Hero of ZERO
Posted December 8, 2014on:
Abu Ja’far Muhammad ibn Musa Al-Khwarizmi
about 790 – about 850
Abū ʿAbdallāh Muhammad ibn Mūsā al-Khwarizmi, earlier transliterated as Algoritmi or Algaurizin, was a Persian mathematician, astronomer and geographer during the Abbasid Caliphate, a scholar in the House of Wisdom in Baghdad
Al’Khwarizmi was an Islamic mathematician who wrote on Hindu-Arabic numerals and was among the first to use zero as a place holder in positional base notation. The word algorithm derives from his name. His algebra treatise Hisab al-jabr w’al-muqabala gives us the word algebra and can be considered as the first book to be written on algebra. The application of ZERO (0) was the work of Muslim mathematician Al-Khwarizmi and Al-Kindi in 825
Al-Khwarizmi knew that any division by zero is impossible. Eventually he comes to the conclusion that the zero must simply be accepted without being proven. Furthermore, he reports to the Caliph al-Ma’mun that belief in Allah is the same: it cannot be proven using science, but must be accepted on faith in the religion. Al-Khwarizmi was as much a philosopher as he was a mathematician.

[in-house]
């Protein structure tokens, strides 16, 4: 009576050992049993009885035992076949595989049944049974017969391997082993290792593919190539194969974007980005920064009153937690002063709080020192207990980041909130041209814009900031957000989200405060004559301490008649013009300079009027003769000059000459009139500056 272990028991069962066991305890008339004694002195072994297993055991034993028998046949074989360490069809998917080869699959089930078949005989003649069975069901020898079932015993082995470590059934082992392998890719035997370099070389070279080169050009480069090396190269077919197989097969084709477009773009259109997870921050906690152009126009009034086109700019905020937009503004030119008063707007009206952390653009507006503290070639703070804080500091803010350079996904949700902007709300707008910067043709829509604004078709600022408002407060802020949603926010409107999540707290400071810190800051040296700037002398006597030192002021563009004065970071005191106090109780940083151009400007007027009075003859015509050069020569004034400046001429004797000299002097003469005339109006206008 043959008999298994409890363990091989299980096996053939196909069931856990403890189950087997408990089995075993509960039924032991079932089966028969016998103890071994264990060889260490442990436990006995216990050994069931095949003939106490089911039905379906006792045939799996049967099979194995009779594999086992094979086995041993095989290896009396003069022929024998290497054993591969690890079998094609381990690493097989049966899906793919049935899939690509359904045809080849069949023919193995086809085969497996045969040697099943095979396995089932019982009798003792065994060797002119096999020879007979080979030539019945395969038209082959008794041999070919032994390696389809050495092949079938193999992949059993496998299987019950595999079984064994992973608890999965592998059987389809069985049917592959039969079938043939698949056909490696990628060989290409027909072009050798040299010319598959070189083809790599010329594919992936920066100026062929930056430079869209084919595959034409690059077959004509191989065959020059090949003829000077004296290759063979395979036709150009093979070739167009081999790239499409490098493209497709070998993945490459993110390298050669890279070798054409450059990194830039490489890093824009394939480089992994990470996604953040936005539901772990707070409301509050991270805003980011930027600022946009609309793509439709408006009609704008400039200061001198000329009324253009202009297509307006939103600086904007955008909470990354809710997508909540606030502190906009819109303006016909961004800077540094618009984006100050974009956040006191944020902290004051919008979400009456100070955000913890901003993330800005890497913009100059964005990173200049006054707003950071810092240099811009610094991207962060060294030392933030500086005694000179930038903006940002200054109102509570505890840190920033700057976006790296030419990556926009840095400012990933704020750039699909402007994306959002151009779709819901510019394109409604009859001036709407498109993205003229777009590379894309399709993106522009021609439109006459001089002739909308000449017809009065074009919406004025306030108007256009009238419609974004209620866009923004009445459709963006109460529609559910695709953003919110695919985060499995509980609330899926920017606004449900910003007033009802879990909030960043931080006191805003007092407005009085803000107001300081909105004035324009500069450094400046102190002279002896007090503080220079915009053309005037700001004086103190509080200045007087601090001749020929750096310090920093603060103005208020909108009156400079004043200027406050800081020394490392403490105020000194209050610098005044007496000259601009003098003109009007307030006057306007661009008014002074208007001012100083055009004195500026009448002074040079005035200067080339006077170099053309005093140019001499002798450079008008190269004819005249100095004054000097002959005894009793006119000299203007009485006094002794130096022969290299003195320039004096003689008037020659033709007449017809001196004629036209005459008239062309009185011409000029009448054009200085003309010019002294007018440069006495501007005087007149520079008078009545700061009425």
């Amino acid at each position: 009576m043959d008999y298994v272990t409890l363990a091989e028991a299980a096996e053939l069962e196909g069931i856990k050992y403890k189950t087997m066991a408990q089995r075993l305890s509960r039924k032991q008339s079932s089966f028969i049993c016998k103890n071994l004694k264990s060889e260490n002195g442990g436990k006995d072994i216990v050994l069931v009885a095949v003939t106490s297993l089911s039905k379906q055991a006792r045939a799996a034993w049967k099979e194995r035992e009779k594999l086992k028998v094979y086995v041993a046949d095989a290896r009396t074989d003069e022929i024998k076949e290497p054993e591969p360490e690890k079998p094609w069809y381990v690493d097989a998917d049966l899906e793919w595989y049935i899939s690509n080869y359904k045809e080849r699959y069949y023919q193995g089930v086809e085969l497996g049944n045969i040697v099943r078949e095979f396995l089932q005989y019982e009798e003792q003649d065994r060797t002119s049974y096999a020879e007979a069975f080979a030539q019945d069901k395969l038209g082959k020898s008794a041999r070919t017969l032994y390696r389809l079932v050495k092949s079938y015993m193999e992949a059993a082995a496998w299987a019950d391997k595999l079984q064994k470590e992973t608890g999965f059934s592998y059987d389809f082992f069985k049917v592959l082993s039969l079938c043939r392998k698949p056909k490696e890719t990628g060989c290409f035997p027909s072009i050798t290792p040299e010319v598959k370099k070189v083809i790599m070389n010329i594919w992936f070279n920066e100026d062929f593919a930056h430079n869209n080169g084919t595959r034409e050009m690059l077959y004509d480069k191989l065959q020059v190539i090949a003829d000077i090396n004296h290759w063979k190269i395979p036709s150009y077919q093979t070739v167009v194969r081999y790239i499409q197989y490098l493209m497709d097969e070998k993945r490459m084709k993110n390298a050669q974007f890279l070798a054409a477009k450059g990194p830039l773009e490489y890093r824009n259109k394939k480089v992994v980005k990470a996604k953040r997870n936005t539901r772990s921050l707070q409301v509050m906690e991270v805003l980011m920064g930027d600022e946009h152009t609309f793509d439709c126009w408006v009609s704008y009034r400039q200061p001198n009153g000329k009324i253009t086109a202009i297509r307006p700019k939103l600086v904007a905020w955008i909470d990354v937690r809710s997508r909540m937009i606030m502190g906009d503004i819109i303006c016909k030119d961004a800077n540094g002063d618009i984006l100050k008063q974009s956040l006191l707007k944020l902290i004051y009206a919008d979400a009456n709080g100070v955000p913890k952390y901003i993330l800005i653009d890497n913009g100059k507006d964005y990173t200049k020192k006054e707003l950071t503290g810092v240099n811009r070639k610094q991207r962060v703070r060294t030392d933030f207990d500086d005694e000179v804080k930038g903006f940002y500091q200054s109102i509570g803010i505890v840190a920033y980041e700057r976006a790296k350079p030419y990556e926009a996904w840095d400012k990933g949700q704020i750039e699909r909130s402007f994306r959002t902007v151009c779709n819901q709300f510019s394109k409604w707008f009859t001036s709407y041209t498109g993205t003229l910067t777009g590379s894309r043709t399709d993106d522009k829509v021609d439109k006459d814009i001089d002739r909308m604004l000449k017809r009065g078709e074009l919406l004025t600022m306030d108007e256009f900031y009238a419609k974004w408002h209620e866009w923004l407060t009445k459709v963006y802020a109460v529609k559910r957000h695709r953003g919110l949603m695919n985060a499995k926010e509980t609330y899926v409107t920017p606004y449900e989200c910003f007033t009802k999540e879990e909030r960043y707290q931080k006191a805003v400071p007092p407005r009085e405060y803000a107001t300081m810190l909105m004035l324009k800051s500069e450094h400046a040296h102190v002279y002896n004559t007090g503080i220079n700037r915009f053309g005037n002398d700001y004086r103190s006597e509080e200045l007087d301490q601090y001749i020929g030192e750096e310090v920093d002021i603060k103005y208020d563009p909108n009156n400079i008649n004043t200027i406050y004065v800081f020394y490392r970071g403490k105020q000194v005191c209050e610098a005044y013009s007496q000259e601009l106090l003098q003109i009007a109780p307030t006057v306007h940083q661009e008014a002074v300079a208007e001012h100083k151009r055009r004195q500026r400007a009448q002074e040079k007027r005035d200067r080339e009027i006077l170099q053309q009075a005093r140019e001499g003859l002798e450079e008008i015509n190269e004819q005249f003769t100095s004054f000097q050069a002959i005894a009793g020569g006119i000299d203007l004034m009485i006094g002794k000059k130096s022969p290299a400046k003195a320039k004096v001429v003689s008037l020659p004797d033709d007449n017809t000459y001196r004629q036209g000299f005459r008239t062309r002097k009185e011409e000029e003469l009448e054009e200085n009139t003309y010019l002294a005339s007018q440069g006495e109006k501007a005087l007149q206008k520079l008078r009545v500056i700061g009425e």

Algebra gave Maths a new dimension and development path, away from the Greek concept of mathematics which was essentially based on geometry. Algebra was further developed by numerous Muslim mathematicians and scholars and imported into Europe after 300 years.
Muslims adapted the Indian version of numerals into the modern numbers 1-9 that we use today. Arabic numerals initially came to Europe through Pope Sylvester-1 who studied in Qurtaba, Spain and then returned to Rome.
In addition to math, he writes a compendium on geography that lists the latitude and longitude of 2,400 cities around the world. He also writes books on the astrolabe, sundials, and even the Jewish calendar. For 700 years after his death, European mathematicians cite him in their works, referring to him as “Algorisms”. The modern word for a complex mathematical formula, algorithm is derived from his name. His legacy lives on, even if the modern world that he helped build has all but forgotten of his contributions